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Intel, Altera end takeover talks due to price disagreement

April 9, 2015, 9:37 PM UTC
People visit the Intel booth at the 2013 Computex exhibition at the TWTC Nangang exhibition hall in Taipei
People visit the Intel booth at the 2013 Computex exhibition at the TWTC Nangang exhibition hall in Taipei June 4, 2013. Computex, the world's second largest computer show, runs from June 4 to 8. REUTERS/Pichi Chuang (TAIWAN - Tags: SCIENCE TECHNOLOGY BUSINESS SOCIETY) - RTX10AYC
Photograph by Pichi Chuang — Reuters

Discussions on a takeover by Intel (INTC) of smaller chip maker Altera have ended as the companies were unable to agree on price, a person familiar with the matter said, but Altera shares rose, suggesting it is still a potential target.

Altera’s shares closed up 3.2% at $43.33 on the Nasdaq after earlier falling as much as 8%. Intel shares closed down slightly at $31.24 after dropping earlier in the day.

Intel’s offer was in the neighborhood of the low-$50 per share range, CNBC reported earlier on Thursday. That represented a 50% premium to Altera’s price before news of the talks was first reported on March 27.

Intel declined comment. Altera did not immediately respond to requests for comment.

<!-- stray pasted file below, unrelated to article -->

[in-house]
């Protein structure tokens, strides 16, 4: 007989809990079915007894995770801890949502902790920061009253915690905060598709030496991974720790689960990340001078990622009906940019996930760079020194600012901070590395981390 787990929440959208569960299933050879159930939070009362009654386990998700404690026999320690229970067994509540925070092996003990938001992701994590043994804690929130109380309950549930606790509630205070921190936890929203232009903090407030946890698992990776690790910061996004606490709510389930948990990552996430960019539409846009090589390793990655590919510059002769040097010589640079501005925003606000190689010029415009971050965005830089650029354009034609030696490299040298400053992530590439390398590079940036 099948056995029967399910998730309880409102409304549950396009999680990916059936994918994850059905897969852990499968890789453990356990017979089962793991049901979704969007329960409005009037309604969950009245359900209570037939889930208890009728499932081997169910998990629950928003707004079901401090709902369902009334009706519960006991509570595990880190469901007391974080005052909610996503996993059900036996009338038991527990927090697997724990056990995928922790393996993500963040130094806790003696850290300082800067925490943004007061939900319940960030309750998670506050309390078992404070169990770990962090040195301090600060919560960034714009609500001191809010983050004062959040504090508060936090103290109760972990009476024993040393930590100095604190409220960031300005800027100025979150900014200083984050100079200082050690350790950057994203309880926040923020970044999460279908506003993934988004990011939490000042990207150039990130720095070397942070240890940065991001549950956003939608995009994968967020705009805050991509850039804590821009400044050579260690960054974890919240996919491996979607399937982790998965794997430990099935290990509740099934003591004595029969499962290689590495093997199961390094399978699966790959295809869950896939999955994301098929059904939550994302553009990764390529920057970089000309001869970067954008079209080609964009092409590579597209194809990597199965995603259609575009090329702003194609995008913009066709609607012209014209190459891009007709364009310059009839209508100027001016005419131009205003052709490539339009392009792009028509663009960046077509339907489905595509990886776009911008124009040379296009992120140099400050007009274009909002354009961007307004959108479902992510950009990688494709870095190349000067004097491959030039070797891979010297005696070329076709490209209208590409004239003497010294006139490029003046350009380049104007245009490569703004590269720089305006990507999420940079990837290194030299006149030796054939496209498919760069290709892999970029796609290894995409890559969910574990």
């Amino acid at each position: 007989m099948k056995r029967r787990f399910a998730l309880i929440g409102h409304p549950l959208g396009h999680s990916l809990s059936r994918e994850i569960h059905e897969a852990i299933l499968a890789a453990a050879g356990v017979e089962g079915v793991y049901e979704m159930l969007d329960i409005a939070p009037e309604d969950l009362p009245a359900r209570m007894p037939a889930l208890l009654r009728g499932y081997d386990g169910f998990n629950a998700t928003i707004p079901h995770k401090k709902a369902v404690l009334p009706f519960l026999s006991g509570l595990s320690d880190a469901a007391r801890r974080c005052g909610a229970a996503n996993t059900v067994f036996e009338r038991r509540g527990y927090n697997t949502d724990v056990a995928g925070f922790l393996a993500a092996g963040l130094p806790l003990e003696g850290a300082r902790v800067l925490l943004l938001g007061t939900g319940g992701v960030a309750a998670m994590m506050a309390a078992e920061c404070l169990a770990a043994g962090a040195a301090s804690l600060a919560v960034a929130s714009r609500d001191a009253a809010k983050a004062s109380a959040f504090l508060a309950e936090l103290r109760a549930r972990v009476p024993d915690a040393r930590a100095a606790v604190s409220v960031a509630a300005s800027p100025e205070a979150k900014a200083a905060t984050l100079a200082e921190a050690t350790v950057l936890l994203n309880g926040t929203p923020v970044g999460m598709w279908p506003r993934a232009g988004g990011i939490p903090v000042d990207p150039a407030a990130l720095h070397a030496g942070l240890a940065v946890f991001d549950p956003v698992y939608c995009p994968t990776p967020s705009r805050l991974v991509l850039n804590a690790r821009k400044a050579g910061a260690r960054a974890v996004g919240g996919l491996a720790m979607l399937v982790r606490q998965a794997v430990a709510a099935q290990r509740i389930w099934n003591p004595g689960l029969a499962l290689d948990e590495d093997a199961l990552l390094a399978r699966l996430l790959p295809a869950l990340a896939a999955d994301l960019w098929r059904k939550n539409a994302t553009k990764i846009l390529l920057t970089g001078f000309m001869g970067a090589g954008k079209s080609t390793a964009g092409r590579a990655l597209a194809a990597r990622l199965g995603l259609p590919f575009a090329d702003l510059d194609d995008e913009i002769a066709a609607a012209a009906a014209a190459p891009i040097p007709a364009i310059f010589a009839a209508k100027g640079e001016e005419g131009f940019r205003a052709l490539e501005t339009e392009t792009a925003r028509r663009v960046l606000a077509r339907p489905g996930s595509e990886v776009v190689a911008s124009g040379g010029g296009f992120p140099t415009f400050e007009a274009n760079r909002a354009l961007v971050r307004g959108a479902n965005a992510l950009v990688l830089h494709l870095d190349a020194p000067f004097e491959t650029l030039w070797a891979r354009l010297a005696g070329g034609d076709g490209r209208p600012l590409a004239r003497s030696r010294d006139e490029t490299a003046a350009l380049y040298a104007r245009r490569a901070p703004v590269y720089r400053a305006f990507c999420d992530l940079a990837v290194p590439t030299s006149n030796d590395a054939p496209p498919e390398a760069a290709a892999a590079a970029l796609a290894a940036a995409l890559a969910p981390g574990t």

Altera’s apparent refusal to do a deal puts pressure on its board, said RBC Capital Markets analyst Doug Freedman.

“Investors are going to demand some explanations,” he said. “If the board and management can’t show a plan that would create a value at or above what Intel is offering, they are going to have to justify why they are saying no.”

Late last month, Intel was reported to be in talks to buy Altera in a deal that could have topped $10 billion.

Altera had a market capitalization of $12.6 billion as of Wednesday. Its shares had surged more than 20% since merger talks were first reported by the Wall Street Journal.

Had the deal gone through, the takeover would have been Intel’s largest acquisition, topping its $7.7 billion purchase of security software maker McAfee in 2011.

Altera would appeal to Intel for its line of programmable chips, increasingly used in data centers and customized for functions such as providing web-search results or updating social networks.

Deals in the chip sector have been expected after NXP Semiconductors’ $12 billion purchase of Freescale Semiconductor was announced last month.

Worldwide semiconductor mergers and acquisitions were worth $31 billion last year, the most since 2011, Thomson Reuters data shows. In the 12 months through March 2, four hundred seventy-two chip M&A deals were made worldwide, up from 383 in the previous year.

Market analysts said they expect the chip M&A boom to continue despite the end of the Altera-Intel talks.

“Perhaps it impacts those two stocks but I don’t see it offsetting the major trend, which is certainly for more deals,” said Peter Jankovskis, co-chief investment officer at OakBrook Investments LLC.

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